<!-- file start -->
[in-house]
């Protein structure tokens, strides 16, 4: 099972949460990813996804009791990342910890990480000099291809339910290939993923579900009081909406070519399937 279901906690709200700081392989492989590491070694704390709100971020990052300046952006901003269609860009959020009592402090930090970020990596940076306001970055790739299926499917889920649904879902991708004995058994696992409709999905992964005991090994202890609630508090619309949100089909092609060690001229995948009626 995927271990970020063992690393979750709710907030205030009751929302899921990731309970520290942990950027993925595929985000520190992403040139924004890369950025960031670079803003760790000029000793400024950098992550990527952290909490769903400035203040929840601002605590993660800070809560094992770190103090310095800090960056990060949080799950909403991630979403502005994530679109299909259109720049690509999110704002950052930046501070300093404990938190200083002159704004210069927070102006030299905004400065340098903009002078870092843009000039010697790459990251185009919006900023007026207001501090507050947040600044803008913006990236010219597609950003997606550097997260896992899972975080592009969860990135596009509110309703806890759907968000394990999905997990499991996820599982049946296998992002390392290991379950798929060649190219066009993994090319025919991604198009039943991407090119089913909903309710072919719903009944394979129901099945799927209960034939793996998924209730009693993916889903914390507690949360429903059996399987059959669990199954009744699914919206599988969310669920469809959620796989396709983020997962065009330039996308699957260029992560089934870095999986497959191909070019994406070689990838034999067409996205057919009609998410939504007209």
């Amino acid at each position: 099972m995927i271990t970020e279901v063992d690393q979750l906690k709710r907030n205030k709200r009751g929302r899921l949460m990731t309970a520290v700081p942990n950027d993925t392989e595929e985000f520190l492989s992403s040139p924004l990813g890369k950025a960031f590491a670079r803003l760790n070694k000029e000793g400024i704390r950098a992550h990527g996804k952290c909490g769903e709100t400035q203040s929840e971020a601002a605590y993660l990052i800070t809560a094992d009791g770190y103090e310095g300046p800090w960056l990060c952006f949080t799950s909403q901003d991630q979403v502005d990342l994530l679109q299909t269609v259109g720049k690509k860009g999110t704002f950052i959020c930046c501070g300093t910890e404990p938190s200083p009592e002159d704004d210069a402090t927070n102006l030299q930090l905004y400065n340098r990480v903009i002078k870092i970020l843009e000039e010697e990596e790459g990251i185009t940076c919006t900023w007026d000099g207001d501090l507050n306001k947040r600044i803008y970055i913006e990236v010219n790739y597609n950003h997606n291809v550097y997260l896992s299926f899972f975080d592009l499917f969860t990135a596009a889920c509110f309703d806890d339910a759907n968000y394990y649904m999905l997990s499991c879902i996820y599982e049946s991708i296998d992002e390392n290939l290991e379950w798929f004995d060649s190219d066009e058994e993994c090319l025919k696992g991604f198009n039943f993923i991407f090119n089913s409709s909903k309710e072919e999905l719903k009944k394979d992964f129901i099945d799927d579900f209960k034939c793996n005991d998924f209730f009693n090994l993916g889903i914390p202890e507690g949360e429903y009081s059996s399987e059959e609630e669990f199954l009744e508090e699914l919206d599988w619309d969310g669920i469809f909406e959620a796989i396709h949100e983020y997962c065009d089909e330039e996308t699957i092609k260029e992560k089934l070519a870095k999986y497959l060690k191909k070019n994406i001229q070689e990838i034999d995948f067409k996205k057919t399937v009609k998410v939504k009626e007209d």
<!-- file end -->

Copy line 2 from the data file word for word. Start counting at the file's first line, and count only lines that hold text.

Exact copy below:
């Protein structure tokens, strides 16, 4: 099972949460990813996804009791990342910890990480000099291809339910290939993923579900009081909406070519399937 279901906690709200700081392989492989590491070694704390709100971020990052300046952006901003269609860009959020009592402090930090970020990596940076306001970055790739299926499917889920649904879902991708004995058994696992409709999905992964005991090994202890609630508090619309949100089909092609060690001229995948009626 995927271990970020063992690393979750709710907030205030009751929302899921990731309970520290942990950027993925595929985000520190992403040139924004890369950025960031670079803003760790000029000793400024950098992550990527952290909490769903400035203040929840601002605590993660800070809560094992770190103090310095800090960056990060949080799950909403991630979403502005994530679109299909259109720049690509999110704002950052930046501070300093404990938190200083002159704004210069927070102006030299905004400065340098903009002078870092843009000039010697790459990251185009919006900023007026207001501090507050947040600044803008913006990236010219597609950003997606550097997260896992899972975080592009969860990135596009509110309703806890759907968000394990999905997990499991996820599982049946296998992002390392290991379950798929060649190219066009993994090319025919991604198009039943991407090119089913909903309710072919719903009944394979129901099945799927209960034939793996998924209730009693993916889903914390507690949360429903059996399987059959669990199954009744699914919206599988969310669920469809959620796989396709983020997962065009330039996308699957260029992560089934870095999986497959191909070019994406070689990838034999067409996205057919009609998410939504007209």